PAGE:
China has become a formidable economic powerhouse. It has, moreover, not seemed to be willing to play fair, with the government influencing trade through monetary manipulation, subsidies, and tariffs. It has become the 800 pound gorilla that seems to be on everybody’s mind.
One of the features that seem to be especially troubling for some people is the fact that China owns a substantial amount of United States government debt. Because they also possess a powerful military force and an authoritarian, power-seeking government, there is a plausible threat that they can use their debt holdings to hold America hostage by threatening to refuse to roll over the debt as it comes due. It is true that, should that happen, there would be some level of turmoil, not just in the American economy, but elsewhere throughout the world.
To put things in perspective, the United States national debt stands at around 21 trillion dollars. China owns about $1.2 trillion of it, about 5%. Federal agencies, such as Social Security Trust Fund and other pension funds, hold about $6.5 trillion. Foreign governments and organizations, including China, own about $6 trillion. The Federal Reserve Bank owns $2.5 trillion. The rest is owned by private pension funds, mutual funds, insurance companies, banks, and private individuals.
$1.2 trillion dollars is a lot of money, and people have made the mortgage analogy, that just as a bank can foreclose on your mortgage for non-payment, China could foreclose on a United States debt default. The difference is that, with a private mortgage, the bank has a legal right to repossess the home if you don’t pay what is due. Debt of the federal government, however, is backed by nothing but the full faith and credit of the United States. There are no assets that can be legally seized.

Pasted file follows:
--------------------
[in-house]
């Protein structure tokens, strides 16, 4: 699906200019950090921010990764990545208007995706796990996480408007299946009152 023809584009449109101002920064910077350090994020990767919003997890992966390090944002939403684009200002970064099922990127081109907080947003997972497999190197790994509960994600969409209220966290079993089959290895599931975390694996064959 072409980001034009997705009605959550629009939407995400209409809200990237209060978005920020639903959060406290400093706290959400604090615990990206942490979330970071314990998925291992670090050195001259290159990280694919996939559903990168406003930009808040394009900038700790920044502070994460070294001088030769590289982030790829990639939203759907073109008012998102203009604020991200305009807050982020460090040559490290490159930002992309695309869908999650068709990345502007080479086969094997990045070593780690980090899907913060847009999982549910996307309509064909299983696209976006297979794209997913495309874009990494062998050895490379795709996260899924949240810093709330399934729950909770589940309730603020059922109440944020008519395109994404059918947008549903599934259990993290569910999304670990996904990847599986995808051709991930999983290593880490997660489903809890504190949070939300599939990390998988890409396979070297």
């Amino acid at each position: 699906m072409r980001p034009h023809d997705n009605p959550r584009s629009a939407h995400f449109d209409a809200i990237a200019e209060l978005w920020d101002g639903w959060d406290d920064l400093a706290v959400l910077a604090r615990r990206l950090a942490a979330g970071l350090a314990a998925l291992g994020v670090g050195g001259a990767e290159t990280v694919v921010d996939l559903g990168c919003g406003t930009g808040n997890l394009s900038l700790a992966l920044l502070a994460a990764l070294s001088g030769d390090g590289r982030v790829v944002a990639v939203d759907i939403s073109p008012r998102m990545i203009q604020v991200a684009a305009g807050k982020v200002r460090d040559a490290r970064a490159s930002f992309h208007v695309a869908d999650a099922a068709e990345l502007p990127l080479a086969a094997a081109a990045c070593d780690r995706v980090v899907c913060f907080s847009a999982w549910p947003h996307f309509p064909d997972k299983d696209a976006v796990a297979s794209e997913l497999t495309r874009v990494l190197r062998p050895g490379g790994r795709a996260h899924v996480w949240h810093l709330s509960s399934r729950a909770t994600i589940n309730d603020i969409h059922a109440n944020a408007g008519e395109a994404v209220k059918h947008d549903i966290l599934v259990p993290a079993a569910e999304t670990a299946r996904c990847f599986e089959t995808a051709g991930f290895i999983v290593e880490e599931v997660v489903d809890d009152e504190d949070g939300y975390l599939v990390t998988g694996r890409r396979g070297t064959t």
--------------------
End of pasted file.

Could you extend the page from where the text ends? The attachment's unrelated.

That doesn’t mean that there would be no negative effects of a default. They would, in fact, be quite devastating. United States debt has a very low interest rate because it is viewed by investors as very safe, nearly a guarantee of payment when due. A default on debt would scare all investors away and the government would have to offer very high interest rates and some sort of guarantees in order to raise money. The government definitely does not want to default.
The real issue, however, is not what would happen if the United States defaulted on the debt owed to China, but rather what adjustments would need to be made to absorb the debt should China suddenly decide not to roll over the various debt instruments as they become due. Default is a very unlikely scenario.
If China demanded payment on the debt instead of buying new issues, the money would have to come from somewhere. The only likely source for that kind of money is the purchase of new debt by other investors. It could be that the Treasury would likely have to increase the incentives to buy by increasing the rates, but if there was a threat of a major economic disturbance, there is another option. The federal Reserve Bank is already a major holder of the securities, mostly because of the prior stabilization efforts. One of the stated objectives of the Bank is to stabilize the economy, so if there was a lot of unsold debt obligations lying around that would cause disruption, it is likely that the Federal Reserve would buy up what was needed to prevent default and destabilization.
Therefore, the China debt and default can be taken off the list of bogeymen. Whew! One more thing we can stop worrying ourselves about.